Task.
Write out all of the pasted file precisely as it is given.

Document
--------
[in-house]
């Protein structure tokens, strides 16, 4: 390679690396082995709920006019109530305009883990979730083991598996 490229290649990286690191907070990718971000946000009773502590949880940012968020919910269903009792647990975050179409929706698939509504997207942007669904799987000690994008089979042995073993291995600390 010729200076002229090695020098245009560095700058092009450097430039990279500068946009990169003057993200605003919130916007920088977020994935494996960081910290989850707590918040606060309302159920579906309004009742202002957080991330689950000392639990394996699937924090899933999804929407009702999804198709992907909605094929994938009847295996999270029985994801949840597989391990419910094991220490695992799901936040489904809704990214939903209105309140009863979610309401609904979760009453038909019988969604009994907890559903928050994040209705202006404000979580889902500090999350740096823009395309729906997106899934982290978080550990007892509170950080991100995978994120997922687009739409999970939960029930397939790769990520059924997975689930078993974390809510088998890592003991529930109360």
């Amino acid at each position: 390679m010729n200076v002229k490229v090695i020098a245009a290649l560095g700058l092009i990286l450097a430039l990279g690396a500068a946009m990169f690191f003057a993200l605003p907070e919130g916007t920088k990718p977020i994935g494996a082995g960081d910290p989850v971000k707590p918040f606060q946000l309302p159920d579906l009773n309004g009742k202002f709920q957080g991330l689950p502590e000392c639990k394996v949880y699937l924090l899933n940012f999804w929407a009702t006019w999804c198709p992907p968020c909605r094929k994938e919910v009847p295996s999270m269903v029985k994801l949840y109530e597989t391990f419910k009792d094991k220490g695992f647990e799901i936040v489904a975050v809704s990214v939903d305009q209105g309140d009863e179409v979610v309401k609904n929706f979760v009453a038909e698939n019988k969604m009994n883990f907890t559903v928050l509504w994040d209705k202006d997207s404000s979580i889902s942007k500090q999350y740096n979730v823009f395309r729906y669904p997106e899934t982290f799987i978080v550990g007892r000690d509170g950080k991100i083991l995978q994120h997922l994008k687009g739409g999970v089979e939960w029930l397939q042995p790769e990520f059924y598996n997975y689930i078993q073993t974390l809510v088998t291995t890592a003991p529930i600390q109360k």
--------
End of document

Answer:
[in-house]
């Protein structure tokens, strides 16, 4: 390679690396082995709920006019109530305009883990979730083991598996 490229290649990286690191907070990718971000946000009773502590949880940012968020919910269903009792647990975050179409929706698939509504997207942007669904799987000690994008089979042995073993291995600390 010729200076002229090695020098245009560095700058092009450097430039990279500068946009990169003057993200605003919130916007920088977020994935494996960081910290989850707590918040606060309302159920579906309004009742202002957080991330689950000392639990394996699937924090899933999804929407009702999804198709992907909605094929994938009847295996999270029985994801949840597989391990419910094991220490695992799901936040489904809704990214939903209105309140009863979610309401609904979760009453038909019988969604009994907890559903928050994040209705202006404000979580889902500090999350740096823009395309729906997106899934982290978080550990007892509170950080991100995978994120997922687009739409999970939960029930397939790769990520059924997975689930078993974390809510088998890592003991529930109360």
């Amino acid at each position: 390679m010729n200076v002229k490229v090695i020098a245009a290649l560095g700058l092009i990286l450097a430039l990279g690396a500068a946009m990169f690191f003057a993200l605003p907070e919130g916007t920088k990718p977020i994935g494996a082995g960081d910290p989850v971000k707590p918040f606060q946000l309302p159920d579906l009773n309004g009742k202002f709920q957080g991330l689950p502590e000392c639990k394996v949880y699937l924090l899933n940012f999804w929407a009702t006019w999804c198709p992907p968020c909605r094929k994938e919910v009847p295996s999270m269903v029985k994801l949840y109530e597989t391990f419910k009792d094991k220490g695992f647990e799901i936040v489904a975050v809704s990214v939903d305009q209105g309140d009863e179409v979610v309401k609904n929706f979760v009453a038909e698939n019988k969604m009994n883990f907890t559903v928050l509504w994040d209705k202006d997207s404000s979580i889902s942007k500090q999350y740096n979730v823009f395309r729906y669904p997106e899934t982290f799987i978080v550990g007892r000690d509170g950080k991100i083991l995978q994120h997922l994008k687009g739409g999970v089979e939960w029930l397939q042995p790769e990520f059924y598996n997975y689930i078993q073993t974390l809510v088998t291995t890592a003991p529930i600390q109360k």